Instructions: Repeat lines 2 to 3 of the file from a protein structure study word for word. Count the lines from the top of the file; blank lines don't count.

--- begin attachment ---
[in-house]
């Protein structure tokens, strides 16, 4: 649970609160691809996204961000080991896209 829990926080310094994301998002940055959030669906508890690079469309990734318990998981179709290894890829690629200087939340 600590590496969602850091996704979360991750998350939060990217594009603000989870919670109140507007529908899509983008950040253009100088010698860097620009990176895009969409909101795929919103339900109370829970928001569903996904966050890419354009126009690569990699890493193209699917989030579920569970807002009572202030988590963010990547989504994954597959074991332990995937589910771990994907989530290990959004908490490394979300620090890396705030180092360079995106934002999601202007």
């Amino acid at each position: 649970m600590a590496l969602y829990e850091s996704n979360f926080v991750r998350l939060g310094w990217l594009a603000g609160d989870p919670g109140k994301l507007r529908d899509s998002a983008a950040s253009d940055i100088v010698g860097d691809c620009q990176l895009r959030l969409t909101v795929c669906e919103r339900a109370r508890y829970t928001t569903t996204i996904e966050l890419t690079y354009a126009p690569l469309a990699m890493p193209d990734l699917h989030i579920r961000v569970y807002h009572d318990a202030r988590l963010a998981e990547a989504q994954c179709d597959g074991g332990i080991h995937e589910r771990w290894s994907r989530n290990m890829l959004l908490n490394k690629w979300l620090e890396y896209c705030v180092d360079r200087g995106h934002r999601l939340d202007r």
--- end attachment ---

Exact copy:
């Protein structure tokens, strides 16, 4: 649970609160691809996204961000080991896209 829990926080310094994301998002940055959030669906508890690079469309990734318990998981179709290894890829690629200087939340 600590590496969602850091996704979360991750998350939060990217594009603000989870919670109140507007529908899509983008950040253009100088010698860097620009990176895009969409909101795929919103339900109370829970928001569903996904966050890419354009126009690569990699890493193209699917989030579920569970807002009572202030988590963010990547989504994954597959074991332990995937589910771990994907989530290990959004908490490394979300620090890396705030180092360079995106934002999601202007």
């Amino acid at each position: 649970m600590a590496l969602y829990e850091s996704n979360f926080v991750r998350l939060g310094w990217l594009a603000g609160d989870p919670g109140k994301l507007r529908d899509s998002a983008a950040s253009d940055i100088v010698g860097d691809c620009q990176l895009r959030l969409t909101v795929c669906e919103r339900a109370r508890y829970t928001t569903t996204i996904e966050l890419t690079y354009a126009p690569l469309a990699m890493p193209d990734l699917h989030i579920r961000v569970y807002h009572d318990a202030r988590l963010a998981e990547a989504q994954c179709d597959g074991g332990i080991h995937e589910r771990w290894s994907r989530n290990m890829l959004l908490n490394k690629w979300l620090e890396y896209c705030v180092d360079r200087g995106h934002r999601l939340d202007r």